SPF + Acne: Should I Wear Sunscreen If I Have Acne?

No ifs, ands, or buts: Wearing SPF regularly is crucial. We’ve all heard the excuses — they range from “But it’s not sunny out!” (we’ve dispelled that one) to “I’m dark-skinned, I don’t need SPF!” (such a falsehood) to “I hate the way sunscreen feels greasy on my skin!”

Listen, we get it. Greasy, oily sunscreen feels gross on your face. But trust us when we say that there are dozens of professionally backed, well-formulated SPFs that can protect your skin without making your face feel slimy.

The other classic excuse is “I have acne, and sunscreen clogs my pores.” This sentiment is especially dangerous — even more so because of the myth that the sun is great for drying out acne.

When exposed to infrared heat from the sun, acne flares up even more,” explains Anita Sun Eisenberg, licensed Medical Esthetician, VP of product development at Skin PS Brands, and creator of Dermovia. “Not only is this type of heat damaging, it can irritate the skin.”

In other words, that longtime myth you’ve heard about letting your acne dry up in the sun? Entirely false.

woman putting sunscreen on her face

The other important thing to note: Sun exposure darkens pigmentation. Those acne scars you’ve been trying to get rid of will only get worse if you let them soak up the sun unexposed. Why? Because the sun encourages melanin production (this is how and why we tan) and scars and pigmentation are just a buildup of extra melanin.

Regardless, we understand it can be a challenge to find the right sunscreen formula for acne prone skin. And it is true, confirms Eisenberg, that the wrong type of sunscreen can cause a chemical reaction on the skin that leads to more acne.

So, those with acne and oily skin hate sunscreen for a reason — it usually makes them break out, and is typically greasy and oil-based. “Unfortunately, oil does protect your skin from the sun,” says the skincare pro. “But the best sunscreens are the ones that have oils that are encapsulated by water,” she explains. Also called micellars (sound familiar?), these types of tiny molecules are able to actually penetrate your skin and protect it from harmful UVA, UVB and infrared sun rays.

Luckily, there are a plethora of sunscreens on shelves, and many where the ingredients don’t clog your pores or stay on the surface of your skin and make you look white and pasty. In fact, says Eisenberg, if you have the right sunscreen it will help to mattify your skin. “Ingredients with mattifying properties help to calm inflammation beneath the heat of the sun,” she says.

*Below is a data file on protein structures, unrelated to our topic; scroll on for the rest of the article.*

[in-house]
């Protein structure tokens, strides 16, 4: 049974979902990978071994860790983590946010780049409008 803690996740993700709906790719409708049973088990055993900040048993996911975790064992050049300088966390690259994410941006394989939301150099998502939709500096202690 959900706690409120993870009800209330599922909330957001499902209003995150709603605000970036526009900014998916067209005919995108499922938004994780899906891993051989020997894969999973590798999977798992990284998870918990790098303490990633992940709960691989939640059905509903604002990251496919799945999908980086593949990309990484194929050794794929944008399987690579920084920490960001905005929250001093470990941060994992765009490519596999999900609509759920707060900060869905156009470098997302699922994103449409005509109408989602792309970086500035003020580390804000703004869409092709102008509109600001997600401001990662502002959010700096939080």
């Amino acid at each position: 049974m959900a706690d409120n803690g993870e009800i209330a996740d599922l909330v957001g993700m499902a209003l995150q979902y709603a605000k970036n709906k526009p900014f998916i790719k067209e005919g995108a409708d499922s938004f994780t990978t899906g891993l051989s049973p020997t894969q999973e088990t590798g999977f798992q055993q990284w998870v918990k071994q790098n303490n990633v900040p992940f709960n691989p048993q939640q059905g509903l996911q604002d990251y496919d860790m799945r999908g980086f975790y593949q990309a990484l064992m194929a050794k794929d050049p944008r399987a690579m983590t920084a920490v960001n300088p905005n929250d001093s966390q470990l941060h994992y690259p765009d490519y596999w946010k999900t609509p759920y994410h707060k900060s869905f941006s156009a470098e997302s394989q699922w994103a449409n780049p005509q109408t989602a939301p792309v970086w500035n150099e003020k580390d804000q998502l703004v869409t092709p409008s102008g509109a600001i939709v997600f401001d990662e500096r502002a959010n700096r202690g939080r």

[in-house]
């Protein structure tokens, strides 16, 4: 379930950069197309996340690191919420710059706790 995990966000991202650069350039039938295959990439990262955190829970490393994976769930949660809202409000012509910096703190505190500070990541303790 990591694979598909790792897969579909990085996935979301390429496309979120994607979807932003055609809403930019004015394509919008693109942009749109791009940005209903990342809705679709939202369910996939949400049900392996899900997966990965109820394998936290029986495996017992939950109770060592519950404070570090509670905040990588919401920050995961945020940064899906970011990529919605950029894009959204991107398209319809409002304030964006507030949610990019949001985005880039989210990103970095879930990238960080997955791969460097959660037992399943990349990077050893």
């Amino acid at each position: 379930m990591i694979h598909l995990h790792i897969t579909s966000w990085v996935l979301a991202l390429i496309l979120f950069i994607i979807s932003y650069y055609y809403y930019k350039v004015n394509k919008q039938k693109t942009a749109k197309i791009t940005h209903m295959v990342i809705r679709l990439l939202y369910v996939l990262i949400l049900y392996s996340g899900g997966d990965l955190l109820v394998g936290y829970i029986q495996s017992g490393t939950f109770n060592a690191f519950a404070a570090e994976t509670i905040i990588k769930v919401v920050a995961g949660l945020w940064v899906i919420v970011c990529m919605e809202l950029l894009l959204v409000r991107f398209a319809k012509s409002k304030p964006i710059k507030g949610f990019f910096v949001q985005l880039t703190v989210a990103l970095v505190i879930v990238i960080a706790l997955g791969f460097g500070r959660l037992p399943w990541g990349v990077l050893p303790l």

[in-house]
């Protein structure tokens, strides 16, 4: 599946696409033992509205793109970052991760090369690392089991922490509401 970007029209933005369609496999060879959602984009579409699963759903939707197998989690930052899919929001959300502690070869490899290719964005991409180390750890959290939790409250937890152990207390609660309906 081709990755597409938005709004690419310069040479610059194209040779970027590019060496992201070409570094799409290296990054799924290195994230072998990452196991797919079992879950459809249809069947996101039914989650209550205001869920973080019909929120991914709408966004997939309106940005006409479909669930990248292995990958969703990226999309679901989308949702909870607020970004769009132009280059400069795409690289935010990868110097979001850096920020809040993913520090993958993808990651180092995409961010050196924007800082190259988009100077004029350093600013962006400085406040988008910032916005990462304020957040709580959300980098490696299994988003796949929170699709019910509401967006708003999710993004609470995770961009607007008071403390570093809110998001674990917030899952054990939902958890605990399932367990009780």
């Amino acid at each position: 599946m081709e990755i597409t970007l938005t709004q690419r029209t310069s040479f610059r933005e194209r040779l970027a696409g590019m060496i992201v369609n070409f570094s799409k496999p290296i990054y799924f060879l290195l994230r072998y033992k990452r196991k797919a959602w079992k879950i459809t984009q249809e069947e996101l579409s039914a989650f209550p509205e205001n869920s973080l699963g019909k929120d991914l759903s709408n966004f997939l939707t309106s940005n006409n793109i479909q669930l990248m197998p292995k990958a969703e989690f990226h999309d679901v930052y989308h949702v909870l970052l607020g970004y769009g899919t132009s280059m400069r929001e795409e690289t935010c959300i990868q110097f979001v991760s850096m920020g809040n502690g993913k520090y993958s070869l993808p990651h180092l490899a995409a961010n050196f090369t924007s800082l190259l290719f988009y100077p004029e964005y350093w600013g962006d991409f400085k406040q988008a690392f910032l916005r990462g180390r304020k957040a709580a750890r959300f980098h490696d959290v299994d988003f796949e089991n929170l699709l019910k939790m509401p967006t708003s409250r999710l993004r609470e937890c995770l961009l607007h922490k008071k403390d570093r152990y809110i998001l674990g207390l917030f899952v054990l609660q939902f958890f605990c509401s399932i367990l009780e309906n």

That’s right. The correct sunscreen can actually help your acne-prone skin. So don’t shy away from SPF just because sunscreens are traditionally oily and greasy — the right one is out there for you!

Think the answer is in a natural formulation? Wrong. We know — it’s kind of mind blowing. “Natural formulas tend to be weaker, and don’t offer as high of an SPF,” notes Eisenberg. “You can’t get to a higher SPF level without using more scientific ingredients.”

So with all of that in mind, look for an acne friendly SPF by finding formulas that offer broad spectrum coverage, which protects from both UVA and UVB rays. Make sure you look for water resistant or sweat proof formulations, because these add an extra layer of protection, especially when you’re in the water or active. If you’re spending the day in the outdoors, use an SPF 50 — or higher.

It used to be true that physical SPFs — sunscreens that include zinc oxide and/or titanium dioxide that sit on the surface of the skin to block UV rays — were thicker formulations. Thankfully for those of us who are acne-prone, newer formulations of zinc oxide and titanium dioxide are lighter, smoother and much smaller. These micronized formulas are ideal for acne-prone skin.

The bottom line? You absolutely should not skip the SPF if you’ve got acne prone skin. In fact, it’s even more imperative that you wear sunscreen if you have pimples. Now go get yourself a good facial SPF!

No Comments Yet

Leave a Reply

Your email address will not be published.